Leading Comments

Leading Comments / August 2002


I am grateful to the more than 450 subscribers to Integral Leadership Review. Your support means that we can move closer to a way of viewing and being in the world that is integrative, generative and supportive of our evolving integrity–learning to align our theory and our action, our values and assumptions with achieving what is important to us. Also, I am grateful to the many kindnesses, suggestions and offers of support we have received.

The mission of this e-publication is to be a practical guide to the application of an integral perspective to the challenges of leadership in business and life and to the effective relationship between executive/business coaches and their clients. My vision includes that this will be a place where others, as well as myself, can continue to develop and share ideas about Integral Leadership and integral coaching.

> Russ Volckmann


I am taking an unusual step in this issue by summarizing a master’s thesis that has not been published in the usual sense, but that is unique in my explorations of integral theory in relation to leadership. As a community, we are very good at theory, models and concepts. It is rare to find material of field research using these concepts. Valerie tells me the thesis is published in the National Library of Canada collection, has been sent to UMI where it is added to their online database ProQuest, www.umi.com

Valerie Joyce Smith, The Evolution of Leadership, a thesis for Royal Roads University in Canada. vjsmith@telusplanet.net Valerie brought together a small group of leaders for a series of dialogues (Leadership Circles) and sought to discover

  • What is the evidence that people’s leadership stories support the meta-models of the Integral Theory and Spiral Dynamics?
  • What is your leadership story?
  • How can Leadership Circles build leadership capacity?
  • How can Leadership Circles support the work of the Alliance for Capitalizing on Change?

She explores some organizational and leadership literature in light of the spiral dynamics model and then reviews the dialogues to suggest answers to these questions from the perspective of integral theory and spiral dynamics. I found the report from these dialogues to be very interesting. While her interpretation of development and movement among levels, particularly between first and second tier might be challenged, her conclusions are worth consideration.

What is the evidence that people’s leadership stories supported the meta-models of The Integral Theory and Spiral Dynamics? Leaders grasped and gave evidence of their lives in Four Quadrants to varying degrees.

  1. “For the individual interior quadrant, each person in the group was reflective and paid considerable attention to her intention. They were mindful of their own level of consciousness and a few were interested in exploring their unconscious mind. Everyone was committed to integrity and finding meaning in life”
  2. Generally these leaders paid less attention to the individual exterior quadrant, that is, to those things that were quantifiable. One participant though, was very interested in her physiology and was pursuing a better understanding of the nexus of body, mind, and spirit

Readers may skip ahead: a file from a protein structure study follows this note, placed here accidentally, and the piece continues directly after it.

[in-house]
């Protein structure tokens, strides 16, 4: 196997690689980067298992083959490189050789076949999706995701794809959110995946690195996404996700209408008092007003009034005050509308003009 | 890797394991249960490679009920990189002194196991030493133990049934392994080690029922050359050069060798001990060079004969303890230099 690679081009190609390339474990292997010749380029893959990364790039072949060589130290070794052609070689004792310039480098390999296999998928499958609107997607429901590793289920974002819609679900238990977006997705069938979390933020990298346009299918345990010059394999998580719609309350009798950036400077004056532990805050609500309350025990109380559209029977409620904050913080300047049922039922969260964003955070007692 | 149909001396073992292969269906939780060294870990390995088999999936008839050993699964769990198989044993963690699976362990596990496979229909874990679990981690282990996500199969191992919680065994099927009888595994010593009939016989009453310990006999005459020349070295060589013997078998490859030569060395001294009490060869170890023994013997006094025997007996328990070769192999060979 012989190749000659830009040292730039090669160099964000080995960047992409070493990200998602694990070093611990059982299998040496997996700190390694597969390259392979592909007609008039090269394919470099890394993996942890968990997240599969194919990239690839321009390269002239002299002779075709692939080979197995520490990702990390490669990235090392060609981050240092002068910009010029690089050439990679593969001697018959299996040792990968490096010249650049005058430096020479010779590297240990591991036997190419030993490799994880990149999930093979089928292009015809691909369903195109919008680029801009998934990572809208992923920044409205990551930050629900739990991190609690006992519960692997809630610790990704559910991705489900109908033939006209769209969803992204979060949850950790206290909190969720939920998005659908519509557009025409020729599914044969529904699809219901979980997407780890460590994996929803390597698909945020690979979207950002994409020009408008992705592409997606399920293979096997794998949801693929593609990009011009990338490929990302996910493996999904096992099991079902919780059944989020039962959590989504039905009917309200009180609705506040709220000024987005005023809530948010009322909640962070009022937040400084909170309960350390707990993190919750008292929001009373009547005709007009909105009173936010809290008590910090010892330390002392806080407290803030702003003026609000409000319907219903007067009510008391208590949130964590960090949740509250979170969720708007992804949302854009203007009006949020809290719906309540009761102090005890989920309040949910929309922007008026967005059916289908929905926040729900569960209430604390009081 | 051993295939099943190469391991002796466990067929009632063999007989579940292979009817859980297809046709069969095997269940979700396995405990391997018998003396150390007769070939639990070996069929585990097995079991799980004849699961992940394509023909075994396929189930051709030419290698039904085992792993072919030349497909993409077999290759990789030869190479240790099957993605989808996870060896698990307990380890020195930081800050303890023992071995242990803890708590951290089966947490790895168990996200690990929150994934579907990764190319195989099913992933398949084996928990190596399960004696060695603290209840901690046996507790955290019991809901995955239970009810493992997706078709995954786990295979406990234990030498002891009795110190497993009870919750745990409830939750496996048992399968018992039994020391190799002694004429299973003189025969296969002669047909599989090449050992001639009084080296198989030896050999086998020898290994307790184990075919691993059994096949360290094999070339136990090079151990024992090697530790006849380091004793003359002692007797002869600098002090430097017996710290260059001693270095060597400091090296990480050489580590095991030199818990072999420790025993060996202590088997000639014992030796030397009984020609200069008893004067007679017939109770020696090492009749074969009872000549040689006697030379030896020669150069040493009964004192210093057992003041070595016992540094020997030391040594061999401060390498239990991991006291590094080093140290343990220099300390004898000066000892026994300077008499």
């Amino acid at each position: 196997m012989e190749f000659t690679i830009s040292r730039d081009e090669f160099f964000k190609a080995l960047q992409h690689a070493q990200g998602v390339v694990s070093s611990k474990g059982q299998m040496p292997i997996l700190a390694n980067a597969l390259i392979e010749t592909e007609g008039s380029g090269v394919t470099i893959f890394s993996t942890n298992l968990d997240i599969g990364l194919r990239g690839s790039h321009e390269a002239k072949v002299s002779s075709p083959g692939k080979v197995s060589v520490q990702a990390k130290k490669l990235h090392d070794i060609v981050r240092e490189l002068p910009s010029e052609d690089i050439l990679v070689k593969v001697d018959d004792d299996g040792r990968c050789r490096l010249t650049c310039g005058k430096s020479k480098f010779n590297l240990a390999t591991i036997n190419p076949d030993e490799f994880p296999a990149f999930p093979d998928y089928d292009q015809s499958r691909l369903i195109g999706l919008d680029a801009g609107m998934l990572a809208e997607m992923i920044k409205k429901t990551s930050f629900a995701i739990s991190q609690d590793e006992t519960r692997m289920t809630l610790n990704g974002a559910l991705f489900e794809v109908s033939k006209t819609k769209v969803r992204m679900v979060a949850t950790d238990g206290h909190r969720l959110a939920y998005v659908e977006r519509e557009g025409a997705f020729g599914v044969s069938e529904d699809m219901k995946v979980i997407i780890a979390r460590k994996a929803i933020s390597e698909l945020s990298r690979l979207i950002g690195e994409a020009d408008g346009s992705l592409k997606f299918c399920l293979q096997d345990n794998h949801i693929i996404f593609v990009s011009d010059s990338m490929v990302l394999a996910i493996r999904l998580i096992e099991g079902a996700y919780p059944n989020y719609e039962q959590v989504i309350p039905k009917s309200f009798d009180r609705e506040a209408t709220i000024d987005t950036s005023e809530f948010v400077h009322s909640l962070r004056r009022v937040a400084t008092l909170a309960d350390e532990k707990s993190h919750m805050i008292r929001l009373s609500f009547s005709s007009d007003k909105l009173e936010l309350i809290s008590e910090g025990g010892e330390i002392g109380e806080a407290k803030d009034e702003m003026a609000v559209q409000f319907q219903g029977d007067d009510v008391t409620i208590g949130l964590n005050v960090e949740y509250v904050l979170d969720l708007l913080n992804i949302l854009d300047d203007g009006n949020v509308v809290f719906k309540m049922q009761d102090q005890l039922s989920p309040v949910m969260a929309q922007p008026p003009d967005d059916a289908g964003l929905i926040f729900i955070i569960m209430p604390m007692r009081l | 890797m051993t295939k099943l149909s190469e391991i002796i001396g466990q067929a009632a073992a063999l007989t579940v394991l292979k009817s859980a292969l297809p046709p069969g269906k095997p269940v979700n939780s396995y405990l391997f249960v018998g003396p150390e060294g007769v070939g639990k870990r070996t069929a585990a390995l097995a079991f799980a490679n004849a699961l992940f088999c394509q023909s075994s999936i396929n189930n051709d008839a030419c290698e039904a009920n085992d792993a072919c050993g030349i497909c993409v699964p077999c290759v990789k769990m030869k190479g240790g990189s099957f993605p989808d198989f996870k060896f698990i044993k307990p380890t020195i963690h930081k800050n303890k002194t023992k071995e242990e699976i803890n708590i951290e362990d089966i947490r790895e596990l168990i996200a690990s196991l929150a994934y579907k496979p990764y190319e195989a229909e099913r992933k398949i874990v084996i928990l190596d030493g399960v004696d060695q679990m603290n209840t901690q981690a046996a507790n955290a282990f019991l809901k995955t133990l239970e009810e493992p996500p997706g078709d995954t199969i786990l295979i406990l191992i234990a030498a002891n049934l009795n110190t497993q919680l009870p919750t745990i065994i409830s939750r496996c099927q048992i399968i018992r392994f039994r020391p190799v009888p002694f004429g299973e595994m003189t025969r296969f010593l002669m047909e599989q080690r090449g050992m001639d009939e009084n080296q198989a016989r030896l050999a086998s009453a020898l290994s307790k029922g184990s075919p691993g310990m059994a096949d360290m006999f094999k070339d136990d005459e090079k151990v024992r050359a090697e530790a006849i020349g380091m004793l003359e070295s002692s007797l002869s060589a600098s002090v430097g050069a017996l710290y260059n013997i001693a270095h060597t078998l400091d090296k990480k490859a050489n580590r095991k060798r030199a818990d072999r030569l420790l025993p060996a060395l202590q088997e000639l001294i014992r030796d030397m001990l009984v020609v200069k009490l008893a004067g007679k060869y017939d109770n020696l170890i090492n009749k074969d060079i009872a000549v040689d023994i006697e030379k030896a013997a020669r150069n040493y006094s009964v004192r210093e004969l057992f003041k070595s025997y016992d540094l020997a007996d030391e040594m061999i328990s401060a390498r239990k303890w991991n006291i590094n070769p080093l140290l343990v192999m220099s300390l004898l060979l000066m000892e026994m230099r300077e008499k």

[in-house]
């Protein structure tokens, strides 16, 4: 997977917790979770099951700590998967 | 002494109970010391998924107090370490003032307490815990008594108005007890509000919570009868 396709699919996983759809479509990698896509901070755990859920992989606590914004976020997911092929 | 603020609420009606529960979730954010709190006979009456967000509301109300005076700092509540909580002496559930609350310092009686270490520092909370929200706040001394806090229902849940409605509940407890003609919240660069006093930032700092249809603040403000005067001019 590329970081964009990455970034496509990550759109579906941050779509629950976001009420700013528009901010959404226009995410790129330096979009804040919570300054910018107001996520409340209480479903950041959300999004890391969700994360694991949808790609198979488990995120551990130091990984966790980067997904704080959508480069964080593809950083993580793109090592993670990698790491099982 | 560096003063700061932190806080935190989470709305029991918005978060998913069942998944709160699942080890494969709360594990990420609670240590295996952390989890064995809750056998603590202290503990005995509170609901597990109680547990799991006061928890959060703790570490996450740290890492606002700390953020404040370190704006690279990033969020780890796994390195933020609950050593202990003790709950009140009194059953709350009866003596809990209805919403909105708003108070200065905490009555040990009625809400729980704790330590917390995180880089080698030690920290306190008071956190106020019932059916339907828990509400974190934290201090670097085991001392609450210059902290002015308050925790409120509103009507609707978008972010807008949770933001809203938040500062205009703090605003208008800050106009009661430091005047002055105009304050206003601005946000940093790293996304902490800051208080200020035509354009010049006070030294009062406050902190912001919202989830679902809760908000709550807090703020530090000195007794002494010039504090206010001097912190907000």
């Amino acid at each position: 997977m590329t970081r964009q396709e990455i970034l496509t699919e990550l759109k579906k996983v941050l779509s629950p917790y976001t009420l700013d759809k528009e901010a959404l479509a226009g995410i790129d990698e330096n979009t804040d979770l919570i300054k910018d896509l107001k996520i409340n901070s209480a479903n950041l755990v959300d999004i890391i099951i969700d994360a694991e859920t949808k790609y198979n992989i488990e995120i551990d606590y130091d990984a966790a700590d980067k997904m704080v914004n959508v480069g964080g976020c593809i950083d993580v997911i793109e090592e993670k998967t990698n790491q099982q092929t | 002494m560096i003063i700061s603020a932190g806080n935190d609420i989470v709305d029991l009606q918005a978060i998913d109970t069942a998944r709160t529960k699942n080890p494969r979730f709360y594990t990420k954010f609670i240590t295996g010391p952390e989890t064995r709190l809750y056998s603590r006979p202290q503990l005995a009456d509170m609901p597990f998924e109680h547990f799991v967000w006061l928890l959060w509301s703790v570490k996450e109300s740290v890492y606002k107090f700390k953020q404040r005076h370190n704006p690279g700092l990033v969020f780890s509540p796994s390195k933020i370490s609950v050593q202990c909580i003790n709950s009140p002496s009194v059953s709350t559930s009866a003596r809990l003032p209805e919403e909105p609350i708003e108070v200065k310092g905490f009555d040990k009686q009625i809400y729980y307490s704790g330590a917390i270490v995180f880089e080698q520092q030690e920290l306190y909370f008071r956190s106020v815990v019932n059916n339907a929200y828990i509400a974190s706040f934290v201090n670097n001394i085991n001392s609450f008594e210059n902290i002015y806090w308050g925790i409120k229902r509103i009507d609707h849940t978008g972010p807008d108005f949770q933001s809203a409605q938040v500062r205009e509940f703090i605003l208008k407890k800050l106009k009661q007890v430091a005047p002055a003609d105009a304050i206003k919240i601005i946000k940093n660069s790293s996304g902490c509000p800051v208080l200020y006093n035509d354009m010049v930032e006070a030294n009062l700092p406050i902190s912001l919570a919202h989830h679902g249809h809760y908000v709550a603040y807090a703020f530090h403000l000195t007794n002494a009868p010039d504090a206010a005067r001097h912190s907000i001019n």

3. “As regards the collective interior quadrant, these leaders were very aware of values, ethics and culture and were able and willing to engage in dialogue to seek mutual understanding.
  4. “For the collective exterior quadrant, there were varying levels of experience and comfort with social systems, the sciences and the environment.”

Wilber (1996) argues that Westerners are usually more comfortable in the right-hand quadrants, yet these leaders showed considerable capacity in all four quadrants.

She also examined leader stories to see if they showed an emergence over time through the spiral and notes no expectation of linearity.

She states that

“the leaders’ stories did reflect the pattern of emergence. There were waves and ripples as their consciousnesses unfolded, but the pattern involved movement up the Spiral. For example, one person’s early life was predominately described through statements from the Purple and Blue memes. In her mid career, Orange and then Green became more common. Several Yellow beliefs and values were considered in relation to the last few years of her life. “For the group, 69% of the statements made from their first three decades fell in the Purple, Red and Blue stages and 88% of the statements from the fourth and beyond decades fell in the Orange, Green, Yellow and Turquoise stages. This dispersion pattern supports the view that, for these people, aging was accompanied by a movement up the spiral.”

Much of the rest of the material is about the research methodology and the use of dialogue in Learning Circles. This is an unusual study and one that provides us with a glimpse of how these theories may be applied in further explorations.

Thanks for taking the time to consider this e-publication in a world of data overload. For leaders, collaborators, consultants, academics and coaches alike; I welcome you to some ideas and a dialogue that may benefit us all. I hope you will contact me soon with your idea, reference or article. Suggestions on improvement are welcome.
Russ Volckmann, PhD, Coaching Leaders in Business and Life
Email: russ@integraleadershipreview.com
Tel: 831.333-9200, FAX: 831.656-0110
A Request
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Dedicated to Chris Newham with deep appreciation.
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